Gross annual income is the total amount of money you earn in a year before deductions are taken out. This number is important, as it help determines how much you pay in income taxes. If you’re an hourly or salaried employee, your gross annual income is on line 1 of your W-2 form. It is the total of all your earnings for the year before taxes, health care costs and retirement plan contributions are taken out. Gross annual income is the first dollar amount you fill in on your income tax return. It’s line 7 on Form 1040 and line 1 on Form 1040-EZ.
Your gross income will be listed on line 7 of your IRS Form 1040. Simply put, your gross earning is the sum total of all of your earnings for the year before taxes and and other qualifying expenses, deductions and credits are removed.
Independent Contractors’ Gross Annual Income
If you work as an independent contractor, your gross annual income is the total of your earnings for the year before costs are deducted. It’s the total of all 1099 forms you receive for your services, plus any income you receive that was not reported on a 1099. Like gross income from an hourly or salaried position, self-employment gross income is the starting point when you’re doing your taxes. It’s not what you actually made because your expenses haven't been subtracted yet. It's also not what you'll pay taxes on. Independent contractors pay income tax on their net income, which takes costs into consideration.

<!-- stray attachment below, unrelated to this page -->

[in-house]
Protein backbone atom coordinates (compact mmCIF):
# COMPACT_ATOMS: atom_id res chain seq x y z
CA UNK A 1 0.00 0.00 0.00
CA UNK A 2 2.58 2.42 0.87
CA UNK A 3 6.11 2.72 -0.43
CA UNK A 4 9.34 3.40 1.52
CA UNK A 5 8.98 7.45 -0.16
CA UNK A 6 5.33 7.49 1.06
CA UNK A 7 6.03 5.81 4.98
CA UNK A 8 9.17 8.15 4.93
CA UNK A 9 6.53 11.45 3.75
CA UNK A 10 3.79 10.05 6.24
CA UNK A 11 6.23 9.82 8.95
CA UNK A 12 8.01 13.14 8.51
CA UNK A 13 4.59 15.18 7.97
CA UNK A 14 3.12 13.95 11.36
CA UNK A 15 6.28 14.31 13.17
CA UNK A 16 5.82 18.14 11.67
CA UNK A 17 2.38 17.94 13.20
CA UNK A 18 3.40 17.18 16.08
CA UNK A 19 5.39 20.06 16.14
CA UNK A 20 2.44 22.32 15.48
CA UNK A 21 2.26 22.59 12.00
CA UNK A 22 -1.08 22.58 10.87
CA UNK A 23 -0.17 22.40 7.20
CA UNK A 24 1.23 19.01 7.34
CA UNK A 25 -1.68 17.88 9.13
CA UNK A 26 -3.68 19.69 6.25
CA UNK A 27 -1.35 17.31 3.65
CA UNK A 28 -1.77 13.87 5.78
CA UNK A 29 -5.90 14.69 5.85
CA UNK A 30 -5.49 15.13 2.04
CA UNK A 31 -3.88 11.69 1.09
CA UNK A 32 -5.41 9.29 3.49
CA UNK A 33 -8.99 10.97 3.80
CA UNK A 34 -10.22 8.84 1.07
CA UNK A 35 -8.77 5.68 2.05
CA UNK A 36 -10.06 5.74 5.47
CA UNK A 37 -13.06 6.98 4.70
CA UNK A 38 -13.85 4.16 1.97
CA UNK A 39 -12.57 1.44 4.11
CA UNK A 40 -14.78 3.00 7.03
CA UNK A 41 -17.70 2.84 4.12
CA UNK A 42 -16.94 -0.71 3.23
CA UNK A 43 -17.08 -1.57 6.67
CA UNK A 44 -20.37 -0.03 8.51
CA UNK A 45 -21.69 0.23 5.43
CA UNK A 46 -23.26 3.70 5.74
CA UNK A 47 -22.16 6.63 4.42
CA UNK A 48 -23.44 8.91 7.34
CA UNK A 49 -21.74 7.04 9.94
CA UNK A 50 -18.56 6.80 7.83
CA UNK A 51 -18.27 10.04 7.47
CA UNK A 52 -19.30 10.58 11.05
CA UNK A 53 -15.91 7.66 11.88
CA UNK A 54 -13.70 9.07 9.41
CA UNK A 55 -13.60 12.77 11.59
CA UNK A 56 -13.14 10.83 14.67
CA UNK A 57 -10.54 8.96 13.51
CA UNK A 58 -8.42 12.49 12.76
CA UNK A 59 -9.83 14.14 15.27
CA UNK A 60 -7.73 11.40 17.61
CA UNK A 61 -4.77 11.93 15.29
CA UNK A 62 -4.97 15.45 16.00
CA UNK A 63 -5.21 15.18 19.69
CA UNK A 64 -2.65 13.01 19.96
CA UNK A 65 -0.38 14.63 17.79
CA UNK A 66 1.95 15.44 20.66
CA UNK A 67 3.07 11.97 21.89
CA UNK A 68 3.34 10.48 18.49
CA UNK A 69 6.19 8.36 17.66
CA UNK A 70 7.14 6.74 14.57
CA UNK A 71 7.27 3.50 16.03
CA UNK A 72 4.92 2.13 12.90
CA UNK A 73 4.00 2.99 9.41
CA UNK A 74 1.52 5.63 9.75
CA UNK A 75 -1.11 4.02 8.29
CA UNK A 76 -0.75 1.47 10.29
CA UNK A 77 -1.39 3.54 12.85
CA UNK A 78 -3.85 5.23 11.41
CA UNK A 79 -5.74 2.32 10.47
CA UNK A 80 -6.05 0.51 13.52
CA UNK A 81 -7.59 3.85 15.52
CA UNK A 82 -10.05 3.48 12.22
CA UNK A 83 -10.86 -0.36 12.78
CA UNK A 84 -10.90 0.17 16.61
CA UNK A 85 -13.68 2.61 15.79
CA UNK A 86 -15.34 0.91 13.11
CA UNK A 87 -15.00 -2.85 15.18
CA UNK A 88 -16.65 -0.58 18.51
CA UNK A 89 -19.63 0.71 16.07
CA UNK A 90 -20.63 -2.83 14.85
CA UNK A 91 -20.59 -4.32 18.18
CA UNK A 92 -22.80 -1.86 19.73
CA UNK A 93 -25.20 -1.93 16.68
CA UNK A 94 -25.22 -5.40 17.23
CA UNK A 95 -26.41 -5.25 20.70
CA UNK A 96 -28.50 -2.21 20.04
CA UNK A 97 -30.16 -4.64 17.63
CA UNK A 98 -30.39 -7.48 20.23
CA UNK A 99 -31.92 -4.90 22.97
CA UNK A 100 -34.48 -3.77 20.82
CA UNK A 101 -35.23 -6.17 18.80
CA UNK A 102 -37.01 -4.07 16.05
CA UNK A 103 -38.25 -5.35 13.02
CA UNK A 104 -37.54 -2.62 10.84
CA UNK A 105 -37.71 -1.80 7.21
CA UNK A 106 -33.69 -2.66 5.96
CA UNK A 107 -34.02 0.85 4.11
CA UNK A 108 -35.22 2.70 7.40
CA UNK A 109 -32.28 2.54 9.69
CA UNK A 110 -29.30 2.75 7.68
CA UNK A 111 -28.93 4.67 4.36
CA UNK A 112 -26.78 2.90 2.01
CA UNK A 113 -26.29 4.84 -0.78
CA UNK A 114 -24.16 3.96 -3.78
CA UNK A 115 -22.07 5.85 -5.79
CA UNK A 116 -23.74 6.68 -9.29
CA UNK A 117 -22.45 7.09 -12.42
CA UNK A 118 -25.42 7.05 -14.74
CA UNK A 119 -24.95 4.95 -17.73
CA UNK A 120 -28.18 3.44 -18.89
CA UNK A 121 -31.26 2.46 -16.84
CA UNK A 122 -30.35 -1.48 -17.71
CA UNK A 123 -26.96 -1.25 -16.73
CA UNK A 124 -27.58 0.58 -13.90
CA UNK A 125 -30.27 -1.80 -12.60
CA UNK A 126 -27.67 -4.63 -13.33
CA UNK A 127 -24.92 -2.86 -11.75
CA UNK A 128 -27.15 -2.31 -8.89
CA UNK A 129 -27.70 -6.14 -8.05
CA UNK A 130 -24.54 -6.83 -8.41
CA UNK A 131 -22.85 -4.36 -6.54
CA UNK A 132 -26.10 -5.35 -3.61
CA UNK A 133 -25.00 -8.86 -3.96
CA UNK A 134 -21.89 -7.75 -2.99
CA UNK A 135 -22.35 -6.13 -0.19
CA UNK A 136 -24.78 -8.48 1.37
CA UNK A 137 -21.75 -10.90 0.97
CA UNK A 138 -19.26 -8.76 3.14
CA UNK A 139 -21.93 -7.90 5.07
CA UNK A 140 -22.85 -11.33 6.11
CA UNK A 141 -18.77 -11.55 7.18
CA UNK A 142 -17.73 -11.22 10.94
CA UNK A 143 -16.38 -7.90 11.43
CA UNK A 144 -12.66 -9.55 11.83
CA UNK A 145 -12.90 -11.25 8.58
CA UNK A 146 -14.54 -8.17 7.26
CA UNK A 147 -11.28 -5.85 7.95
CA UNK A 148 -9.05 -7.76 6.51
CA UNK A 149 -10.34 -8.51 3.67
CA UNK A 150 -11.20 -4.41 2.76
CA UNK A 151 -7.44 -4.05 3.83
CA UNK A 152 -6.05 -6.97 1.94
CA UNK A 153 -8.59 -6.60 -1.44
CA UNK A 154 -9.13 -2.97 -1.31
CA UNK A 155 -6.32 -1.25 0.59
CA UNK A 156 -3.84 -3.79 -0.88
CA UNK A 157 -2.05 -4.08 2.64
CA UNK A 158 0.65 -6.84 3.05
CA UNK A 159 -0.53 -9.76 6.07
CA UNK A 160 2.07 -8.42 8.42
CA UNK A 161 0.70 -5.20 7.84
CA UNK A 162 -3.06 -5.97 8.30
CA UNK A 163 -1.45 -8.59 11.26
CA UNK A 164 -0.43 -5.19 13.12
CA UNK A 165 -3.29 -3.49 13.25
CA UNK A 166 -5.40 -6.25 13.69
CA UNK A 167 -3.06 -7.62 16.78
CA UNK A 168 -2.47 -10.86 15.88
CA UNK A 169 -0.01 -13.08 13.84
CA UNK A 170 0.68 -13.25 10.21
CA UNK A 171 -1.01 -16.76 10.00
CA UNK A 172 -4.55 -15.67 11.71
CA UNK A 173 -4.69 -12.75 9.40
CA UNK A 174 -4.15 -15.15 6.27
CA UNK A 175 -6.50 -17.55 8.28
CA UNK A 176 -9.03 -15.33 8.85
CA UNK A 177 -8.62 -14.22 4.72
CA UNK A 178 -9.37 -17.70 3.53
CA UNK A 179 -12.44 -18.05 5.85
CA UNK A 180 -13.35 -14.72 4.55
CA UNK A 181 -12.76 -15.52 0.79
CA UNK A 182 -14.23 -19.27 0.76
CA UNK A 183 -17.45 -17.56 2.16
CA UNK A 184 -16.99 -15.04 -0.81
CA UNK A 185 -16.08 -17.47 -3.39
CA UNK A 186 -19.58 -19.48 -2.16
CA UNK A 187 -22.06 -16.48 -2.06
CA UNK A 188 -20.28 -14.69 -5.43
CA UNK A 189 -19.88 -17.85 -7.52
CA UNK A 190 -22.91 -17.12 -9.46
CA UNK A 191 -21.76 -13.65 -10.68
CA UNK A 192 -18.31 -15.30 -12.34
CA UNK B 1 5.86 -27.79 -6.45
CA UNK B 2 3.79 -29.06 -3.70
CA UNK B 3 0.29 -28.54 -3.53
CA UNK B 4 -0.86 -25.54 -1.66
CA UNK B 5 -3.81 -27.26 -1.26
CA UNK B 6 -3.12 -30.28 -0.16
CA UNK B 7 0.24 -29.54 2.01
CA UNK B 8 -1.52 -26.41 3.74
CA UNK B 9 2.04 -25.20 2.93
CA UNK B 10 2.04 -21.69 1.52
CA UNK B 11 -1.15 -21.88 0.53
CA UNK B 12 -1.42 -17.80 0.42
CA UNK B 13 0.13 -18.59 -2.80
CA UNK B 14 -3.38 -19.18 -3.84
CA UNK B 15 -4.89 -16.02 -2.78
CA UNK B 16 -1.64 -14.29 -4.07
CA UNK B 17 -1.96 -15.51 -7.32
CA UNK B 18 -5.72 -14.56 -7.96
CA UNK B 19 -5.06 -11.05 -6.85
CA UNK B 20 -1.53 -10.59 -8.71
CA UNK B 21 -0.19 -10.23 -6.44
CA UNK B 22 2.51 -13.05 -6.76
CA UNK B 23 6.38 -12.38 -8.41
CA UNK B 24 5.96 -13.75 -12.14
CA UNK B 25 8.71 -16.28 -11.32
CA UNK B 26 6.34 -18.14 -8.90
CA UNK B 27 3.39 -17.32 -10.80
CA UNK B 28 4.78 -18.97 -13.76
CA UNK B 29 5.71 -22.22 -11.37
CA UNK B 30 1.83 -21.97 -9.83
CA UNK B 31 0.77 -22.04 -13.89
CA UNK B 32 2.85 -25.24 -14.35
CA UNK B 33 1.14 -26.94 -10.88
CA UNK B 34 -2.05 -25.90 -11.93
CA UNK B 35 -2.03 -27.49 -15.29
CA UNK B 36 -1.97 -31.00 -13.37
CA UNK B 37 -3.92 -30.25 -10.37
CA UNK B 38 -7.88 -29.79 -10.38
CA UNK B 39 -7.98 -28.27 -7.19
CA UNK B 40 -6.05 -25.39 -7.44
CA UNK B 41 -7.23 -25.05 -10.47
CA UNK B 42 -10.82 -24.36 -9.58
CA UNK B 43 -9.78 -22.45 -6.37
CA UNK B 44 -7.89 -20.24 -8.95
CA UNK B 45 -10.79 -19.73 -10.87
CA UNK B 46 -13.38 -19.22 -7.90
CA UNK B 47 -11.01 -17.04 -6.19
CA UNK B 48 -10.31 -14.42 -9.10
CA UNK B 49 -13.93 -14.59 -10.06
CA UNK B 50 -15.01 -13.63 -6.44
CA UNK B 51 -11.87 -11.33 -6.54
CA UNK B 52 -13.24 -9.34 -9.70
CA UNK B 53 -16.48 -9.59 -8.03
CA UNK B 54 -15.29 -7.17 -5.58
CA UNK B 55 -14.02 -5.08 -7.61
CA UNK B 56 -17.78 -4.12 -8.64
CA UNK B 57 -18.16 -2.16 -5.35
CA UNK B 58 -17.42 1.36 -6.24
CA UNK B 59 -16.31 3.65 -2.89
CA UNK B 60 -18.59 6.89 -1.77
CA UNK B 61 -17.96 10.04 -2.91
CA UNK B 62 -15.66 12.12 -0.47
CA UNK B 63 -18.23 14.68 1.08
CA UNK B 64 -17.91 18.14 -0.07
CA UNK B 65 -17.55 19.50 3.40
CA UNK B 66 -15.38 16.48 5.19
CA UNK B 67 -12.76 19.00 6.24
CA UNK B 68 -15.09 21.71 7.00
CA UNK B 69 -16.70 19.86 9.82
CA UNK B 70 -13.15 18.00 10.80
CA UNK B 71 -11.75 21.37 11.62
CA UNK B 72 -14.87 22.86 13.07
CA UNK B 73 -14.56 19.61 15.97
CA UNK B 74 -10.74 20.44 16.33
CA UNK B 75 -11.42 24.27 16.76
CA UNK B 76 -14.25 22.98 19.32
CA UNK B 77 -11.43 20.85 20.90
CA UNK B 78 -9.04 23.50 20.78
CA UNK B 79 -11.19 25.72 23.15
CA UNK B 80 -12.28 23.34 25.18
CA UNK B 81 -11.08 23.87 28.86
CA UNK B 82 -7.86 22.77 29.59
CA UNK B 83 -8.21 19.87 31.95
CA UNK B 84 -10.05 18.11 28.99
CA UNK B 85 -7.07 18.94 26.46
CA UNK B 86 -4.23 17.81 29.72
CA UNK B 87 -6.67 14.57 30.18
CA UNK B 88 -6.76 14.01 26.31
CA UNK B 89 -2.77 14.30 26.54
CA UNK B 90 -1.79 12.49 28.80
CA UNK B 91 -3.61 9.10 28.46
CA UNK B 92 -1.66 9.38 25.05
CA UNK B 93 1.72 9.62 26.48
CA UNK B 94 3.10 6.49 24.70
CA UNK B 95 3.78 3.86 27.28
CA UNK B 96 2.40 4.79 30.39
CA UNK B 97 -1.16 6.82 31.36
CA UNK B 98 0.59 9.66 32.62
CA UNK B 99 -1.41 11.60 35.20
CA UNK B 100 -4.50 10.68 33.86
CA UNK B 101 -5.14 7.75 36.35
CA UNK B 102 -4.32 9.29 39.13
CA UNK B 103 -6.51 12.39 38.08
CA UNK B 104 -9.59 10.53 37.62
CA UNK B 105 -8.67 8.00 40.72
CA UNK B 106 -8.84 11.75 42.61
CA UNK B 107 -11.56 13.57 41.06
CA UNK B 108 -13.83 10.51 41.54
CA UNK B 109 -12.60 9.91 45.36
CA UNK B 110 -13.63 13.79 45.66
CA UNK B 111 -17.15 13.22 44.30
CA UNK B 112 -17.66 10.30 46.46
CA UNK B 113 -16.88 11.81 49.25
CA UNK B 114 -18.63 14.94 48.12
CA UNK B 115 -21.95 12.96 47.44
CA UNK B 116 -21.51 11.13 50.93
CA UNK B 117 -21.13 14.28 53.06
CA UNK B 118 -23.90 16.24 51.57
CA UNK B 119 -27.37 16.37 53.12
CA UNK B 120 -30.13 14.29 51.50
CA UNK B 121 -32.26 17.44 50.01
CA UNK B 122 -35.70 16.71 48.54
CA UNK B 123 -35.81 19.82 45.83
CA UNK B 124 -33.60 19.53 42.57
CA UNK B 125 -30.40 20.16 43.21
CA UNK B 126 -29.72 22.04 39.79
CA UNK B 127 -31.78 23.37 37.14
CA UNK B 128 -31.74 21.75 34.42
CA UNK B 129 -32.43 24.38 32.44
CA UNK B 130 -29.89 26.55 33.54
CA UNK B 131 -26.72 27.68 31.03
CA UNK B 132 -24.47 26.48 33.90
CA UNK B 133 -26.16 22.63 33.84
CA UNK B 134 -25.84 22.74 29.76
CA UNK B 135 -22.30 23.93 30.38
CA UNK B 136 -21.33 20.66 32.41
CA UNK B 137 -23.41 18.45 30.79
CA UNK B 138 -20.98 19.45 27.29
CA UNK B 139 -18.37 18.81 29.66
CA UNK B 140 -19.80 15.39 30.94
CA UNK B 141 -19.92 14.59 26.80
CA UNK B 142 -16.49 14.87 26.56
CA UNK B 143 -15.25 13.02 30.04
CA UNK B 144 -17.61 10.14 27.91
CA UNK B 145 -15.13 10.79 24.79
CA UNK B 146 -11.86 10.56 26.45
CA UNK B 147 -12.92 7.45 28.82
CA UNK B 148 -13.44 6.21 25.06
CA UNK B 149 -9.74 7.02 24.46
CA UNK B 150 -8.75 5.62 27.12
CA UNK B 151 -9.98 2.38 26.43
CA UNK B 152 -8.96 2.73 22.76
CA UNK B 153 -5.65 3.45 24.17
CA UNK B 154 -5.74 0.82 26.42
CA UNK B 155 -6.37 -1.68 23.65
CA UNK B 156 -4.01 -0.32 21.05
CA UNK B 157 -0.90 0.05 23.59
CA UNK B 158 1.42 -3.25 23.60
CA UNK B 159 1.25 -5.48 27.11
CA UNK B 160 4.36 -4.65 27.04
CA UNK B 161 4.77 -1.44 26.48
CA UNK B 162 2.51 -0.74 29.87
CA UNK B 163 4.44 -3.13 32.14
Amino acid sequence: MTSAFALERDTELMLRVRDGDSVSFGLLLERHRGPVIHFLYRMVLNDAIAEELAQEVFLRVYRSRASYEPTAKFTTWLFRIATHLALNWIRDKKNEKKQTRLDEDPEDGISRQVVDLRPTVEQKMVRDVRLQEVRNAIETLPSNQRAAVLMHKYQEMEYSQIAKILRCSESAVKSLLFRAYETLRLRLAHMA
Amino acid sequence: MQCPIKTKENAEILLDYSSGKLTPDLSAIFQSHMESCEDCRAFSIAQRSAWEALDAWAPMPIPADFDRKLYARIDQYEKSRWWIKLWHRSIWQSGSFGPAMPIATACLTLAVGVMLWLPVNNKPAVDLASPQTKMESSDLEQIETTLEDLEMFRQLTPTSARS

Difference Between Gross and Net Income
Gross and net income are very different. Not knowing the difference could cost you. For an hourly or salaried employee, net income is what’s left after federal and state taxes, Social Security and Medicare, health and retirement plan contributions have all been subtracted. Net income is often referred to as take-home pay because it’s the amount of spendable money you actually get out of each paycheck. A lot of employers show year-to-date numbers on their pay stubs so you can track your gross and net income from paycheck to paycheck. If you’re self-employed or an independent contractor, your net income is what’s left after you’ve subtracted all of your business expenses from your gross income
Why the Difference is Important
Gross income is used by landlords and lenders to determine how credit worthy you are. It’s also used by potential employers to help determine the amount of pay you might be willing to work for. Credit applications almost always want you to state your gross pay. You may occasionally see an application that specifies net pay, in which case that’s what you should provide. If neither gross nor net pay are specified, always state your gross pay. Giving your net pay in a situation like this could result in your being denied credit because it will look like you earn a lot less than you actually do. Similarly, when asked by a potential employer what you earned in your last position it's generally understood that they're asking for your gross pay. Don’t undersell yourself by telling them what your net pay was.